Guest Post by Jon Fougner: Cinema Profitability Part 3
This is Part 3 of Jon Fougner’s guest series on Cinema Profitability – today he focuses on the channels:
Do the Big 3 have channel strategies? The vast majority of their tickets are sold either at the box office or via 1 of the 2 online brokers: Comcast’s Fandango with 9mm monthly uniques (used by Regal and Cinemark, plus the legacy business of AMC’s Loews) and AOL-related MovieTickets.com with 3mm monthly uniques (used by AMC ex Loews, plus some legacy business from theaters now owned by Regal). My Gmail is chockobloc of order confirmations from both of these brokers. And yet, I’ve never as a result received targeted e-mail marketing from either of them nor the Big 3 whose inventory (among others) they represent. What a missed opportunity to share anticipated, personal, and relevant marketing! Instead, apparently indifferent to its own brand, Fandango indefatigably pushes irrelevant co-marketing offers (“Get your free credit report and credit score in seconds”), exit pop-ups and all. My inference is that the Big 3 have failed to negotiate an e-mail marketing partnership with their brokers, who, left to their own devices, have strayed off into unsavory lead generation rather than fishing where the (cinephilic) fish are.
This doesn’t make sense. The brokers are in a weak negotiating position, since they need at least to show the Big 3’s showtimes (as they currently do) to appear comprehensive to users. The Big 3 should get out of exclusives with the brokers so they can use them but simultaneously rep their own inventory online, as the airlines do. This would take a bit of SEO, so consumers find their O&O sites when they search on movie titles. The Big 3 tend to invest as consortia, but it’s time for a go-it-alone adventure here.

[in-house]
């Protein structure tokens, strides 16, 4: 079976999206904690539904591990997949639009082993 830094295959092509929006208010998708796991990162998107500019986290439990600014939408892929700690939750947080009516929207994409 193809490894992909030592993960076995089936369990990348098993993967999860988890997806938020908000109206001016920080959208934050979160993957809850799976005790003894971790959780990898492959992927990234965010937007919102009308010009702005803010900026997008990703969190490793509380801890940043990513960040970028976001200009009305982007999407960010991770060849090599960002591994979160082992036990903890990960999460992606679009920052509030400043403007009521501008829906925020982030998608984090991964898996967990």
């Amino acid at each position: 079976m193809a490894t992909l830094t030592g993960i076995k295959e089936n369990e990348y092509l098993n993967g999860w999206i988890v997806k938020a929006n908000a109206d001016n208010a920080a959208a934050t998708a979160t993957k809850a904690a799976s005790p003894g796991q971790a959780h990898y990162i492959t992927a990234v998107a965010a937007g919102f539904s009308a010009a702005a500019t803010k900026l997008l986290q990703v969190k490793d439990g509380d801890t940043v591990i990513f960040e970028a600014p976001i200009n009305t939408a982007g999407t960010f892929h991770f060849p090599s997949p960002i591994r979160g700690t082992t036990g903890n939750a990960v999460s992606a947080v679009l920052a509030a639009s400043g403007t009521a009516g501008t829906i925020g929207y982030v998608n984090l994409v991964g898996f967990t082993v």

Website optimization is a separate topic I’ll touch on later, but while on the subject of online ticketing interfaces (whether 3rd party or O&O): there’s no excuse for missing out on free social marketing tools. For instance, implementing Facebook Connect could make it easy for a customer to broadcast his ticket purchase to all his friends, at no cost to the ticketing site. Better yet, when he arrived on the site, he could see which friends were going to which screenings of which movies. Movie-going, after all, is social.
Once a Big 3 player builds its own ticketing site, it should build an affiliate program, giving away most of the service fee as commission. Fandango runs an affiliate program through Commission Junction; its paltry $0.10 per ticket commission pales in comparison to that of leading programs such as Amazon Associates on both a %-of-revenue and a %-of-gross-margin basis, because Fandango knows it has only 1 competitor, whose affiliate program appears to be private. The main partners of such a program would be film sites, the websites of newspapers and local TV news programs, and the long tail of cinephile amateur bloggers. Critics tend to prefer highbrow (think New York Film Festival) and middlebrow (think Oscars) films to mainstream Hollywood fare, so a potential consequence of such a program is the emergence of a viable top-to-bottom marketing funnel whose lack heretofore (along with the expenses of physical prints) accounts for the paucity of “art” films in Big 3 houses.
END OF PART Three Tomorrow: Marketing